You may be eligible for either Chapter 7 bankruptcy or Chapter 13 bankruptcy. Therefore, it becomes simply a matter of which type you want to file for. While there are many things to consider, one is that you can, in some cases, save assets that you own when you decide to use Chapter 13. If you use Chapter 7 in the same situation, you may lose those assets.
The reason for this is that a repayment plan is used with Chapter 13, whereas assets are liquidated with Chapter 7. After a Chapter 7 filing is complete, you essentially have no more debt except for things that can't be included, like student loans. After a Chapter 13 filing, you still have debt, but you have a manageable repayment plan that you can afford.
For example, if you own something like a sailboat or a sports car, you may need to liquidate it with Chapter 7. Items that you need are typically exempt, but these extras may not be. Therefore, the car or the boat will be sold and the money will be given to your creditors to reduce your debt.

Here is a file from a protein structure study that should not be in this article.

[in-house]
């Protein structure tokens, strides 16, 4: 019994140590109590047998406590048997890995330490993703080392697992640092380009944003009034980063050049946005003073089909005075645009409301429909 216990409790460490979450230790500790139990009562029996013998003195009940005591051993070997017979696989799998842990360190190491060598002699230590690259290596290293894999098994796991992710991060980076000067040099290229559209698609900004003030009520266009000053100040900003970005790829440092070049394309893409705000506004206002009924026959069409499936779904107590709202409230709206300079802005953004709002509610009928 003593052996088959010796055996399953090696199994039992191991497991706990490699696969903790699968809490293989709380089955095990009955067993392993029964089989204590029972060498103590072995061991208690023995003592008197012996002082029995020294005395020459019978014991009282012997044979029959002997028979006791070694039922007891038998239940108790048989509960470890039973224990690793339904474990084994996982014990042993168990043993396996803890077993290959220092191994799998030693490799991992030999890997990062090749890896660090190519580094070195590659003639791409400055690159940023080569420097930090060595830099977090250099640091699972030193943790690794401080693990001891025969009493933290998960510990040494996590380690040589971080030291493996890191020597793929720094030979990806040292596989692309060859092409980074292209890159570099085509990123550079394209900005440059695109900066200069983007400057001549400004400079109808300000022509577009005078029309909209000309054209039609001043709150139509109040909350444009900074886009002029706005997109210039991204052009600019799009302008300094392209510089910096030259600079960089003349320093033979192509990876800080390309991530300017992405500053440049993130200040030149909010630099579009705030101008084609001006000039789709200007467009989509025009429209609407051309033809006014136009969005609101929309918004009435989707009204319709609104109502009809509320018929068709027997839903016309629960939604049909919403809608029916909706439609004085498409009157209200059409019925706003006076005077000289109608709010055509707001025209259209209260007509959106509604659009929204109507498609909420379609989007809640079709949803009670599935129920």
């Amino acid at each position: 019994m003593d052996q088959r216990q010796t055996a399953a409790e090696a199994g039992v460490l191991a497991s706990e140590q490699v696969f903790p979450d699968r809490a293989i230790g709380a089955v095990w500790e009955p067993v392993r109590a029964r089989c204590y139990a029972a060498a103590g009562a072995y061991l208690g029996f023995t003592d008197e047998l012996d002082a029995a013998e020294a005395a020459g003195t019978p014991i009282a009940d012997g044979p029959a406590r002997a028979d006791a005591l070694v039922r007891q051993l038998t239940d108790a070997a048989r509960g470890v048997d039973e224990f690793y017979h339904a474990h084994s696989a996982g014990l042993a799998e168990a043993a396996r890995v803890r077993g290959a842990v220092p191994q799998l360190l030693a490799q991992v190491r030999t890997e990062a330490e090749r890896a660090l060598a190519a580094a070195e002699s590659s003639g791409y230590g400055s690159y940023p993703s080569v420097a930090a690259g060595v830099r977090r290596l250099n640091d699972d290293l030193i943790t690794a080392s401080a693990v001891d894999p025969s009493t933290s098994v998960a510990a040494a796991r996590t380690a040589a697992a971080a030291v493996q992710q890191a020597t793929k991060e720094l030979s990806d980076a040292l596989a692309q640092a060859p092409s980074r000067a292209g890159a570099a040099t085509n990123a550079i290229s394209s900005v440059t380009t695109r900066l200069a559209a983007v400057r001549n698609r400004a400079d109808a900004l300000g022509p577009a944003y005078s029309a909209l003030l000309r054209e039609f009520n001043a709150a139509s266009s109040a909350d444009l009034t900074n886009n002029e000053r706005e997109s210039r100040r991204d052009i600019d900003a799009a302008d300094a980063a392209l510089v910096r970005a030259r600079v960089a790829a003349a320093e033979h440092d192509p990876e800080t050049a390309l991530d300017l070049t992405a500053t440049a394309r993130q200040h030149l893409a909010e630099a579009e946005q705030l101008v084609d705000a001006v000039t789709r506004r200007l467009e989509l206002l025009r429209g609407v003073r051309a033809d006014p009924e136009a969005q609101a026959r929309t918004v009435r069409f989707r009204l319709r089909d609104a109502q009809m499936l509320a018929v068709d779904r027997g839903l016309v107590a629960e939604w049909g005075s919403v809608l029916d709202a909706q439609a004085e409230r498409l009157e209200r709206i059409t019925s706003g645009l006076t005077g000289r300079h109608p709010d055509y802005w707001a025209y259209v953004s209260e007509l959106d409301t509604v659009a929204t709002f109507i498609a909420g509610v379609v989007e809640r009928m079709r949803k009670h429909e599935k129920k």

With Chapter 13, though, you simply group your debt into a lump sum and then make payments each month that will pay it off after a set period of time like five years. You don't have to give up your assets since your creditors don't want to be paid all at once. You can keep them and use the income that you earn for the next five years to make your monthly payments.
All cases are a bit different, but you can see how Chapter 13 may be preferable if you have assets you want to preserve. Be sure you know how all types of bankruptcy work in New York so that you can pick the proper one. A bankruptcy attorney can help you with this important decision.
Source: Credit.com, "Filing Bankruptcy: What You Need to Know About Chapter 7 vs. Chapter 11 vs. Chapter 13," Gerri Detweiler, accessed Feb. 26, 2016